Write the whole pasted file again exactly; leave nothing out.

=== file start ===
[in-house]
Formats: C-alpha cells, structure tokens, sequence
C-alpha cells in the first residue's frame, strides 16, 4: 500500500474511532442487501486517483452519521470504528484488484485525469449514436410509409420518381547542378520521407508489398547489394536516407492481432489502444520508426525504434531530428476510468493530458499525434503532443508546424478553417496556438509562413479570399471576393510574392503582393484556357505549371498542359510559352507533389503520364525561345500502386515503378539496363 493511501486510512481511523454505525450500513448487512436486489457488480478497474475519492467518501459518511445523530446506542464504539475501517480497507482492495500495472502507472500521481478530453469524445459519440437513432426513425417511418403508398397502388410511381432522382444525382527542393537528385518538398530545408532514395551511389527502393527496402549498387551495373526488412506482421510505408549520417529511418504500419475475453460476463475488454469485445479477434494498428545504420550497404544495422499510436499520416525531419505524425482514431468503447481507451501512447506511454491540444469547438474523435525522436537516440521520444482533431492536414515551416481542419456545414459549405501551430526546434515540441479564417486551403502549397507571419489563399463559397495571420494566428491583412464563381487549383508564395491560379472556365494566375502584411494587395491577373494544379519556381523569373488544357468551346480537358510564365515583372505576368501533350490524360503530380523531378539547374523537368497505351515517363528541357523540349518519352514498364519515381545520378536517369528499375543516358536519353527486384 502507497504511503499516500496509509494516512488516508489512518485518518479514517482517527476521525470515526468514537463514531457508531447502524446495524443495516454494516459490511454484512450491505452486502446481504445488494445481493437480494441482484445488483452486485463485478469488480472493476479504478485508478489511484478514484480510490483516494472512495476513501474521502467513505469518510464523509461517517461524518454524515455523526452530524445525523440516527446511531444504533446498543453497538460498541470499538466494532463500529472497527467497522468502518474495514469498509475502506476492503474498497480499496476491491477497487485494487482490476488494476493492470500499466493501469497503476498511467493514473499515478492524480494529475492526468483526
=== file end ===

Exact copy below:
[in-house]
Formats: C-alpha cells, structure tokens, sequence
C-alpha cells in the first residue's frame, strides 16, 4: 500500500474511532442487501486517483452519521470504528484488484485525469449514436410509409420518381547542378520521407508489398547489394536516407492481432489502444520508426525504434531530428476510468493530458499525434503532443508546424478553417496556438509562413479570399471576393510574392503582393484556357505549371498542359510559352507533389503520364525561345500502386515503378539496363 493511501486510512481511523454505525450500513448487512436486489457488480478497474475519492467518501459518511445523530446506542464504539475501517480497507482492495500495472502507472500521481478530453469524445459519440437513432426513425417511418403508398397502388410511381432522382444525382527542393537528385518538398530545408532514395551511389527502393527496402549498387551495373526488412506482421510505408549520417529511418504500419475475453460476463475488454469485445479477434494498428545504420550497404544495422499510436499520416525531419505524425482514431468503447481507451501512447506511454491540444469547438474523435525522436537516440521520444482533431492536414515551416481542419456545414459549405501551430526546434515540441479564417486551403502549397507571419489563399463559397495571420494566428491583412464563381487549383508564395491560379472556365494566375502584411494587395491577373494544379519556381523569373488544357468551346480537358510564365515583372505576368501533350490524360503530380523531378539547374523537368497505351515517363528541357523540349518519352514498364519515381545520378536517369528499375543516358536519353527486384 502507497504511503499516500496509509494516512488516508489512518485518518479514517482517527476521525470515526468514537463514531457508531447502524446495524443495516454494516459490511454484512450491505452486502446481504445488494445481493437480494441482484445488483452486485463485478469488480472493476479504478485508478489511484478514484480510490483516494472512495476513501474521502467513505469518510464523509461517517461524518454524515455523526452530524445525523440516527446511531444504533446498543453497538460498541470499538466494532463500529472497527467497522468502518474495514469498509475502506476492503474498497480499496476491491477497487485494487482490476488494476493492470500499466493501469497503476498511467493514473499515478492524480494529475492526468483526